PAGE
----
him, he was rubbing that same patch of skin upon his beard. I smiled
at him, and he returned to his guests with a knowing smile of his
own. And suddenly I grew hard, causing me much private embarrassment.
Predictably, the man took great pleasure as he casually watched
me struggle to conceal my bulge. Yet the moment his audience was
gone, Hadrian swept me into his chamber and had me. It was a most
joyous and playful afternoon!
Never does Hadrian demonstrate such physical ardour with his wife.
Yet that is not to say they are frigid to one another. Indeed, his
relation to Sabina appears quite friendly and affectionate, especially
when they are privately settled within their residences. To my person
Sabina is always cordial, and even at times warmly inclusive, which,
admittedly, came as a bit of a surprise given my first impression
of her at dinner last year. For her entertainment she dotes on the
energetic company of Commodus, but in his absence retains several
distinguished women who supply a seemingly endless stream of conversation,
laughter and physicality. Indeed, they seem to be a very tightly
knit circle of friends, for she rarely ventures into the streets
of Rome without at least three of them by her side.
All of this to preface the fact that my perception of the Palatine
has shifted. Whereas before it always presented to me a rather cold
and hostile place, I am suddenly finding it somewhat more like a
home. No doubt, this is owing to the physical intimacy that I now
share with its master. But more substantially, I believe it is on
account of a greater sense of certainty that I am experiencing with
regard to my place in the world. I am indeed the Favourite, and
as such have a clear understanding of where I belong. There is great
comfort in that.
It was alluded to in his acceptance when the Senate bestowed on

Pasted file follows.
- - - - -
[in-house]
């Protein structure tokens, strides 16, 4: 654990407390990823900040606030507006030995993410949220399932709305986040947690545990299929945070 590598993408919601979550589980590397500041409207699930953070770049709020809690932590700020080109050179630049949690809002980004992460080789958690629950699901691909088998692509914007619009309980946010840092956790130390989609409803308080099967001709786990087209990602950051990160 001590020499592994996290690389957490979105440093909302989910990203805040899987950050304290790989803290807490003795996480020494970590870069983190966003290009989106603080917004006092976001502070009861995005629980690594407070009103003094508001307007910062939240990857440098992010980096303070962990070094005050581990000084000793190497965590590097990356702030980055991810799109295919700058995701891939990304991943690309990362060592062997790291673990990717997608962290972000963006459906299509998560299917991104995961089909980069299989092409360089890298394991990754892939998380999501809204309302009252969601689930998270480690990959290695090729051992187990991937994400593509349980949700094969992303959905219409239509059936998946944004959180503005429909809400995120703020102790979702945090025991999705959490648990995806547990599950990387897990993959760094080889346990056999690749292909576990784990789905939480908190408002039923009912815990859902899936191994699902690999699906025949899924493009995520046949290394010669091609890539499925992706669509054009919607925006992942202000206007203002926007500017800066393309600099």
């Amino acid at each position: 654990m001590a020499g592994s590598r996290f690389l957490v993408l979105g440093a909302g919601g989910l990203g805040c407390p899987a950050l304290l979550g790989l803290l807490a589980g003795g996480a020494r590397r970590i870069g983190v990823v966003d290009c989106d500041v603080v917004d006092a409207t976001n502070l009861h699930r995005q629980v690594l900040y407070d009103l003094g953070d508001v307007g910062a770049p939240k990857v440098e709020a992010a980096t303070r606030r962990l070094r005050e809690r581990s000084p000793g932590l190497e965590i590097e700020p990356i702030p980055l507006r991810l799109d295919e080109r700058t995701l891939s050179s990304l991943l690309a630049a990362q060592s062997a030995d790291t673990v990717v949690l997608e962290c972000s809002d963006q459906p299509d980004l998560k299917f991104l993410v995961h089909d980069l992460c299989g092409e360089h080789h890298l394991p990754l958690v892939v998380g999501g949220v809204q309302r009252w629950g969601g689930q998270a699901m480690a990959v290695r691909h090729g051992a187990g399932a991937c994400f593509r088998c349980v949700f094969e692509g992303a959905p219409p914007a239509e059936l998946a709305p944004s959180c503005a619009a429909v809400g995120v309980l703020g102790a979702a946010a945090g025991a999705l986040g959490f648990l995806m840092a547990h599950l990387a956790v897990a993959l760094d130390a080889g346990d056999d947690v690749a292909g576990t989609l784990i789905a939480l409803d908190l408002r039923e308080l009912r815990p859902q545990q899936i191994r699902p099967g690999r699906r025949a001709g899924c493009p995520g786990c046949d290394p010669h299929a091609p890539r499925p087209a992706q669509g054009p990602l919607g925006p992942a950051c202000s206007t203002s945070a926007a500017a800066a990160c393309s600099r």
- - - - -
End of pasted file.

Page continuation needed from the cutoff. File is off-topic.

him the mantle of Father. But now it has become explicit, and Hadrian
is earnestly making his travel plans. His sights are set on a vast
crescent of provinces that encircle the eastern Mediterranean. It
is an ambitious, multi-year itinerary – one that I am thrilled
to be able to experience at his side. Plans are already underway
to arrive at Athens in time for the Eleusian Mysteries, which Hadrian
intends to embrace. “And you too shall take them,” he
casually informed me last night.
This, then, is my world, Lysicles. I am admitted to the inner sanctum
of a great, beating heart of opulence and power, where want is vanquished
at a whim and desires are easily sated. And yet, such a state is
nothing. Far more real to me is when I catch sight of Hadrian in
his most human of activities: at his toilet; in the picking of his
teeth and the blowing of his nose; at the height of sexual ecstasy
and the rumbling slumber of a body wearied by the day’s activities.
I suppose it is these things that render me truly happy, for in
them I see the authentic Hadrian that is my ardent lover. The pomp
of his purple robes is as uninteresting to me as it is, I suspect,
I think of you daily and smile. A.